“Tales from the Hood” is a blog written by an expat, currently based in Haiti, about humanitarian assistance, international development, and the good and bad that comes with it for aid worker and recipient alike. It includes observations, insights, criticism, and a willingness to raise (albeit anonymously) the questions that keep aid workers up at night. Below is a three part blog where he looks back on the Haiti response – what was different about it, whether responders are succeeding or failing, and implications for the future. For those interested in photography, you can find his Haiti photo album on Flickr.
As we get closer to May, the rains will become more frequent and intense. Even brief rainfall to date gives an indication of how vulnerable the displaced in Port au Prince are to flooding and mud-slides. Some, such as the displaced at the Petionville Golf Club are being relocated to the hastily prepared Corail-Cesselesse site 15 km north of Port au Prince. Six other sites require urgent evacuation before the rainy season. Other sites can be made safer with engineering interventions. Disturbingly, hundreds sheltering at the National Stadium were reported to have been forcibly removed. Close coordination and rapid action are urgently needed to protect the displaced from the upcoming rains.
Immediately after the earthquake, information came out of Haiti in a trickle. It is now more like a flood. As of February 3, the Government of Haiti (GOH) increased its death toll estimate to over 200,000. 300,000 are reported to have been injured, 250,000 homes destroyed, and 30,000 businesses disrupted. Assessments carried out by MINUSTAH now indicate a 15-20% population increase in the South, Grand Anse, Nippes, and Central Plateau departments due to displacement from Port-au-Prince. Below is a summary of where things stand in terms of emergency response and recovery.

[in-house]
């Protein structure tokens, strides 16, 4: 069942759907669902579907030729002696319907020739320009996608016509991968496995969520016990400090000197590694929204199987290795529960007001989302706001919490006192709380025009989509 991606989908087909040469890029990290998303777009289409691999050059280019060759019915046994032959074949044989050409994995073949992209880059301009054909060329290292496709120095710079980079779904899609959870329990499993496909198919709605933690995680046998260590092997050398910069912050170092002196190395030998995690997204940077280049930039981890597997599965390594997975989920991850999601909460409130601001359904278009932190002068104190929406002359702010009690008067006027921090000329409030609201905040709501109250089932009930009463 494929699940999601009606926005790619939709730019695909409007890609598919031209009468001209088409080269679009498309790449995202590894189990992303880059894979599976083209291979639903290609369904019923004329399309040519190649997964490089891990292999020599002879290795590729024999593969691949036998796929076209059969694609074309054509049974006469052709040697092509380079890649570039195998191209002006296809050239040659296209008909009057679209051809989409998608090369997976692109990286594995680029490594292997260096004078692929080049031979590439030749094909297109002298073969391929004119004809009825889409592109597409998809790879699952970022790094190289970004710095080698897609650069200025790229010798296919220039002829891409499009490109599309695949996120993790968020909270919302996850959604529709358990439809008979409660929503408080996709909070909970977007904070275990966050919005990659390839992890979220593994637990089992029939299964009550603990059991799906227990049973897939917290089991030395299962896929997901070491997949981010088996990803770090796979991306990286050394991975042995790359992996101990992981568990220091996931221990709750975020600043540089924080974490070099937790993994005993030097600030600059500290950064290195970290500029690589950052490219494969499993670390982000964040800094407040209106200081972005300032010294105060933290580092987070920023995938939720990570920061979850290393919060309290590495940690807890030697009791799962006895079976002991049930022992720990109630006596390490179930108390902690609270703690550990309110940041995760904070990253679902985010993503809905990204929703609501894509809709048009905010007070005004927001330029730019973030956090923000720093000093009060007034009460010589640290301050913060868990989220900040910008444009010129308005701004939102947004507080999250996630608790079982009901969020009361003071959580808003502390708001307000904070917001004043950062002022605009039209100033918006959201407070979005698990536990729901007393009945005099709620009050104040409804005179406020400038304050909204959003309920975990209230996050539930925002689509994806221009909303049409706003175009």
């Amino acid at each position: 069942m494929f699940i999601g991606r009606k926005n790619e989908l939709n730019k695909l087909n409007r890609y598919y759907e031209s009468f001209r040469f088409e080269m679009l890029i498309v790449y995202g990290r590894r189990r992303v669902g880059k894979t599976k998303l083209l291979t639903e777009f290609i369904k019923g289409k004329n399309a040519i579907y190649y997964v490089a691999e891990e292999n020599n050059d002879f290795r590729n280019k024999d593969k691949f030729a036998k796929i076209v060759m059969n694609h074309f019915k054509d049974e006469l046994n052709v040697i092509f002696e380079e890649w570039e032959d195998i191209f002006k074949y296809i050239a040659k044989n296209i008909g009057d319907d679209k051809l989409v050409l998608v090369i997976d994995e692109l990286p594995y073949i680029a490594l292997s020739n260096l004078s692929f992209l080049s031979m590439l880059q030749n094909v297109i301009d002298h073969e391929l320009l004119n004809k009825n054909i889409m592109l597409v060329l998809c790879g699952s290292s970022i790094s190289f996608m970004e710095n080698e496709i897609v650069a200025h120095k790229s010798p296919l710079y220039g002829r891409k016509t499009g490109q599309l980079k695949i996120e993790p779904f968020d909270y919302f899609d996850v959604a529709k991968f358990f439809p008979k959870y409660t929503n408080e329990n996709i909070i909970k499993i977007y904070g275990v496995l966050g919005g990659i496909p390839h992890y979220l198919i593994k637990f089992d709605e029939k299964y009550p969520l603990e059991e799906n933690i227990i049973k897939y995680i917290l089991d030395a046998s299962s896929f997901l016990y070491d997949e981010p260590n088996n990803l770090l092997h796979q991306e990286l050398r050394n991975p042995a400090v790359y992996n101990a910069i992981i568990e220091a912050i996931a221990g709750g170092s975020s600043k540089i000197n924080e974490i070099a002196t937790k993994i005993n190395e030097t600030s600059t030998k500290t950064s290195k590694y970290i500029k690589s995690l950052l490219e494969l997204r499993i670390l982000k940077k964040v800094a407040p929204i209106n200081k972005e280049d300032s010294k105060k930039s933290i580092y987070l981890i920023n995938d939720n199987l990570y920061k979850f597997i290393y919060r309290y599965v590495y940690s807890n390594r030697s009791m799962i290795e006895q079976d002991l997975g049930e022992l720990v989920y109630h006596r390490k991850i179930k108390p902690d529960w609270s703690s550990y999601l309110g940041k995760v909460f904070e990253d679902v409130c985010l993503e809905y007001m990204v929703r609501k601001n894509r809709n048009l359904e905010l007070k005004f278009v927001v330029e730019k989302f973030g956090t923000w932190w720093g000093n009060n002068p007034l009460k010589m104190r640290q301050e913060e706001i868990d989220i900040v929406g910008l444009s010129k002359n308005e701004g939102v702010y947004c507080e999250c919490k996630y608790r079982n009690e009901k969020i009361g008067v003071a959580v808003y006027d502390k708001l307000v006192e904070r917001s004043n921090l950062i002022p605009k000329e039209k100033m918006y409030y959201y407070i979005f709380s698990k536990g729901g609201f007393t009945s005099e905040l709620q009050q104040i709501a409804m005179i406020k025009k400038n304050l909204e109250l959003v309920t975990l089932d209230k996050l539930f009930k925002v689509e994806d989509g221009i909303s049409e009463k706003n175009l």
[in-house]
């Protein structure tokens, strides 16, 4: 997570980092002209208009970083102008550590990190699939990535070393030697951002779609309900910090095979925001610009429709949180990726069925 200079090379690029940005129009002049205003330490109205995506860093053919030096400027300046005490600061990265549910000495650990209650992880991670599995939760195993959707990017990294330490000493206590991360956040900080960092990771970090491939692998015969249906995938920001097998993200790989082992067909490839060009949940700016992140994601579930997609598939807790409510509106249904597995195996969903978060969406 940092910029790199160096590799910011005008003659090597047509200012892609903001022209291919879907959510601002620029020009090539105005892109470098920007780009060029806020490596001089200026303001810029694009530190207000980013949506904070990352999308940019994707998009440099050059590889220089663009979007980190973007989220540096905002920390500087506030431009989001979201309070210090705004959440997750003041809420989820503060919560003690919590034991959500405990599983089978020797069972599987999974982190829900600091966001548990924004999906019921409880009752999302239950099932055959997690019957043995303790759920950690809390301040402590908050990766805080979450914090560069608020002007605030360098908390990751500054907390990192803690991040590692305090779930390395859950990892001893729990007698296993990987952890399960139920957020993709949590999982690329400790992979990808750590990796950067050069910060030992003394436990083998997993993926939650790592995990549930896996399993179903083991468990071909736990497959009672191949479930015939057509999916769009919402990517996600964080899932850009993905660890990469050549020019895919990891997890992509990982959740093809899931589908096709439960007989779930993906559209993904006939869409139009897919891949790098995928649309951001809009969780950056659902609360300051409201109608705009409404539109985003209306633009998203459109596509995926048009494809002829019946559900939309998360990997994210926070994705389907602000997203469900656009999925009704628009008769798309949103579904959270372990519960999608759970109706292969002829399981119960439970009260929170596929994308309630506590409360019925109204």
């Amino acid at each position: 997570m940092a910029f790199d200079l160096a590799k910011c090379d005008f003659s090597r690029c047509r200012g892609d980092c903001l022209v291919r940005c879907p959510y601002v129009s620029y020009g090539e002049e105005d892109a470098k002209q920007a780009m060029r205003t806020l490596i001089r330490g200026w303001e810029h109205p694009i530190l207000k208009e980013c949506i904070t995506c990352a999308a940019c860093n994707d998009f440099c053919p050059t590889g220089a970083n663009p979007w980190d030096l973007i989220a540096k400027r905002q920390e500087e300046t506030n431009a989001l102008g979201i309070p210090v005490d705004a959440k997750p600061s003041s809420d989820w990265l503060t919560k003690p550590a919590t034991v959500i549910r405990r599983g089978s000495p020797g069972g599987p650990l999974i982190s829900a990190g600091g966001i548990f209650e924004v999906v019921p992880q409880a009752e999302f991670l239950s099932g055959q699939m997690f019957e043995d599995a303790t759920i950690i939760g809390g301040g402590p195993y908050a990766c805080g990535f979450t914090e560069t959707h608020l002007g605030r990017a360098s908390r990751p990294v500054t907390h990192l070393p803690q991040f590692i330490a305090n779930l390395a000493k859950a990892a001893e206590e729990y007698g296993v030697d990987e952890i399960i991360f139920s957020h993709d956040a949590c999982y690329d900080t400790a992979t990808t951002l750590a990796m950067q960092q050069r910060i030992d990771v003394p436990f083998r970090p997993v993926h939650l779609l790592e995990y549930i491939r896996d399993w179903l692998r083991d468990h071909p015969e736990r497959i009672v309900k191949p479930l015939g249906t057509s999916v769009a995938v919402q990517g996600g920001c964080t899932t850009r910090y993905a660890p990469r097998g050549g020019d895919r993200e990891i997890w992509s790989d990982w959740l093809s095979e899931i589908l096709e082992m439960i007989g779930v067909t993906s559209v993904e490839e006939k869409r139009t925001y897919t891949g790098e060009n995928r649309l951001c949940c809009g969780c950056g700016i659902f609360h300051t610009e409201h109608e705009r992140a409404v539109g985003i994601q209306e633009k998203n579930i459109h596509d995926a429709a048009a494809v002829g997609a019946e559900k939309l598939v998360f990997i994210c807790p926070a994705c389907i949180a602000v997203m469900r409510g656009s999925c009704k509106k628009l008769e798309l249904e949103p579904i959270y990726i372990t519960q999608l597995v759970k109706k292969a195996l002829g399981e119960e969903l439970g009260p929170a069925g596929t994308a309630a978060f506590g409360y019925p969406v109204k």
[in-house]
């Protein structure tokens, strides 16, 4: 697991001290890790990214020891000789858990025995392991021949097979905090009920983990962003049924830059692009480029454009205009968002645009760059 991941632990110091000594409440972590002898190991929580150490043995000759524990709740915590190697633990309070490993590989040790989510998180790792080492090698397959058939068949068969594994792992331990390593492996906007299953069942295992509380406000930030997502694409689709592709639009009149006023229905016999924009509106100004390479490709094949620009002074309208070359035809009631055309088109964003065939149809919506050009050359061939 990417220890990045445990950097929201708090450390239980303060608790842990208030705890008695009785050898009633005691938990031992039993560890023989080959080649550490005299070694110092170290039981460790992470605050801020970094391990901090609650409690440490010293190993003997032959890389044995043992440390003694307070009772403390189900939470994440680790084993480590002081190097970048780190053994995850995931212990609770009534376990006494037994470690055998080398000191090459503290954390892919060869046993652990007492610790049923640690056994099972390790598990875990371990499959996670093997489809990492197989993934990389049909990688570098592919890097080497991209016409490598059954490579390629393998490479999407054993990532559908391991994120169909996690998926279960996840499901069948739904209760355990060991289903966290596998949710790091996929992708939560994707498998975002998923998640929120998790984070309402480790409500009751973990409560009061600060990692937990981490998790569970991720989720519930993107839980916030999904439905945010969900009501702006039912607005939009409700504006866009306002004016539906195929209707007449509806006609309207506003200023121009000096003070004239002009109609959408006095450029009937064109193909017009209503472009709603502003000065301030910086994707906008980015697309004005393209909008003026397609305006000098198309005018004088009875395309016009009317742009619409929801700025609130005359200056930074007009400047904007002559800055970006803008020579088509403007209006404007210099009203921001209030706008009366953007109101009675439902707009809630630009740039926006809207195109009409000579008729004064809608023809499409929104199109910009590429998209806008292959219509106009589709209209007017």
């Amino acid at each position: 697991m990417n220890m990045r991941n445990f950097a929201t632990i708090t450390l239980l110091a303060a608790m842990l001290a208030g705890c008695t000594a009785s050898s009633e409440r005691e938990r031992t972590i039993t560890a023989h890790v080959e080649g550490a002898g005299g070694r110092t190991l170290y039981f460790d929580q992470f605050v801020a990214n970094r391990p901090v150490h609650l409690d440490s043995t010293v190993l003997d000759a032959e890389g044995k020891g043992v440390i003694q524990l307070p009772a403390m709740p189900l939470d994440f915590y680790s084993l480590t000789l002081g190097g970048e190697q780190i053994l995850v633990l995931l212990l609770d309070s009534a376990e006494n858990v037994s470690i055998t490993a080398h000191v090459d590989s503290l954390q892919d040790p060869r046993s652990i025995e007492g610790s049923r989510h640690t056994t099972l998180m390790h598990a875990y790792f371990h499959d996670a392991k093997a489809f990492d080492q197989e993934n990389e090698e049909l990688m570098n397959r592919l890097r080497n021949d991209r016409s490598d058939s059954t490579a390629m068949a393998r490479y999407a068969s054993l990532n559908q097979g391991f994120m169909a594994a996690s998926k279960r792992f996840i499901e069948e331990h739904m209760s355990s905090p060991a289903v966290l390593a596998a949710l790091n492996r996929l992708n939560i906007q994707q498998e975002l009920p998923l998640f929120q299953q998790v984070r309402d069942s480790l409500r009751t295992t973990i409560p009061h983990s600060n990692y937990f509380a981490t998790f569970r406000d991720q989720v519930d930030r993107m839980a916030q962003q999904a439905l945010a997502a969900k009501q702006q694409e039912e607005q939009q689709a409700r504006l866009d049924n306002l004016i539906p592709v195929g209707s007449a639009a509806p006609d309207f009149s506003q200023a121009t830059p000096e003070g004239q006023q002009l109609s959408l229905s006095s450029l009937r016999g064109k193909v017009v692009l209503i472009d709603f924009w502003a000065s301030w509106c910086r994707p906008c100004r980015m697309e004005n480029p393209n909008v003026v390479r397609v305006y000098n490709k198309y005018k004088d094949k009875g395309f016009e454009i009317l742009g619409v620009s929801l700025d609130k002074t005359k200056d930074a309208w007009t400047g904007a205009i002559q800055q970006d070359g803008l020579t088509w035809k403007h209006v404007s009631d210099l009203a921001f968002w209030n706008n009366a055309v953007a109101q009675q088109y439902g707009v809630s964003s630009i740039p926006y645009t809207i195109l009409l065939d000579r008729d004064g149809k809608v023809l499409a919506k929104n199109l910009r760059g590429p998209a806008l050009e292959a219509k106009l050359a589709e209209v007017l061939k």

It seems as if everyone except Haiti's Deputies are desperate for Haiti to have a Prime Minister, and thus, a functional government. Preval has named his second choice - Robert "Bob" Manuel, a close colleague and previous Secretary of State for Public Security. His chances aren't great and donors are concerned. According to the Miami Herald, Brazilian President Luiz Inácio Lula da Silva is visiting Haiti to discuss the progress of various bilateral technical programs, such as a food program where Brazil has donated $200,000 and a trash collection program. Undoubtedly, they willl discuss the political impasse as well. If this doesn't work, we may need to send in reinforcements - the much revered Brazilian soccer team.